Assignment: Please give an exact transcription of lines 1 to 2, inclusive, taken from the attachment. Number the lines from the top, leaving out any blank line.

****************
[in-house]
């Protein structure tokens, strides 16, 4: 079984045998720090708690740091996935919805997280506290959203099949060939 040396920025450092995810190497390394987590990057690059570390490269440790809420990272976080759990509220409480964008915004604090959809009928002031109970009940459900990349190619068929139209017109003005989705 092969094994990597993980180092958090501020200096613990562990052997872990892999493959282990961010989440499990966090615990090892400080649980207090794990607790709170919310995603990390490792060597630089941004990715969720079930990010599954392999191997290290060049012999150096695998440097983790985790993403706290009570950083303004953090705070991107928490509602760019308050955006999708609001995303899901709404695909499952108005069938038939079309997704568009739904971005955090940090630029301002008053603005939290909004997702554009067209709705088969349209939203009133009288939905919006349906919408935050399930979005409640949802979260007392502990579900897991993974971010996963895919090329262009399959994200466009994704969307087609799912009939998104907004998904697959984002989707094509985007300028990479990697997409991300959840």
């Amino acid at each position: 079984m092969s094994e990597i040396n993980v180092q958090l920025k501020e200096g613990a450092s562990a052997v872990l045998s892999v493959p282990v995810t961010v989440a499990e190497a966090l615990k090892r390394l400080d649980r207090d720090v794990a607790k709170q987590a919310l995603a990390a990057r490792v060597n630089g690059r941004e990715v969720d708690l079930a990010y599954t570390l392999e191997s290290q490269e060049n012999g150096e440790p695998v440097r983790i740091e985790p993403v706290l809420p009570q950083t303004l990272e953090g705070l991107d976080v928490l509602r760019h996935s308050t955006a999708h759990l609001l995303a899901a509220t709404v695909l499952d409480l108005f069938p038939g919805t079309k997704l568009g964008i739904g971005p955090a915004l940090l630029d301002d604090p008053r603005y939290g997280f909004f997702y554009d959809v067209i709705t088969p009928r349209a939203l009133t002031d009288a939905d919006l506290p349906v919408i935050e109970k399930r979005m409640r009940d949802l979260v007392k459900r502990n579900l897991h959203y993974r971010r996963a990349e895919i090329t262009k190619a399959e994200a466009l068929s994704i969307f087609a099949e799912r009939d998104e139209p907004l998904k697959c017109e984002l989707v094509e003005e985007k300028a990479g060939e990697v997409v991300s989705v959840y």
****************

[in-house]
């Protein structure tokens, strides 16, 4: 079984045998720090708690740091996935919805997280506290959203099949060939 040396920025450092995810190497390394987590990057690059570390490269440790809420990272976080759990509220409480964008915004604090959809009928002031109970009940459900990349190619068929139209017109003005989705 092969094994990597993980180092958090501020200096613990562990052997872990892999493959282990961010989440499990966090615990090892400080649980207090794990607790709170919310995603990390490792060597630089941004990715969720079930990010599954392999191997290290060049012999150096695998440097983790985790993403706290009570950083303004953090705070991107928490509602760019308050955006999708609001995303899901709404695909499952108005069938038939079309997704568009739904971005955090940090630029301002008053603005939290909004997702554009067209709705088969349209939203009133009288939905919006349906919408935050399930979005409640949802979260007392502990579900897991993974971010996963895919090329262009399959994200466009994704969307087609799912009939998104907004998904697959984002989707094509985007300028990479990697997409991300959840």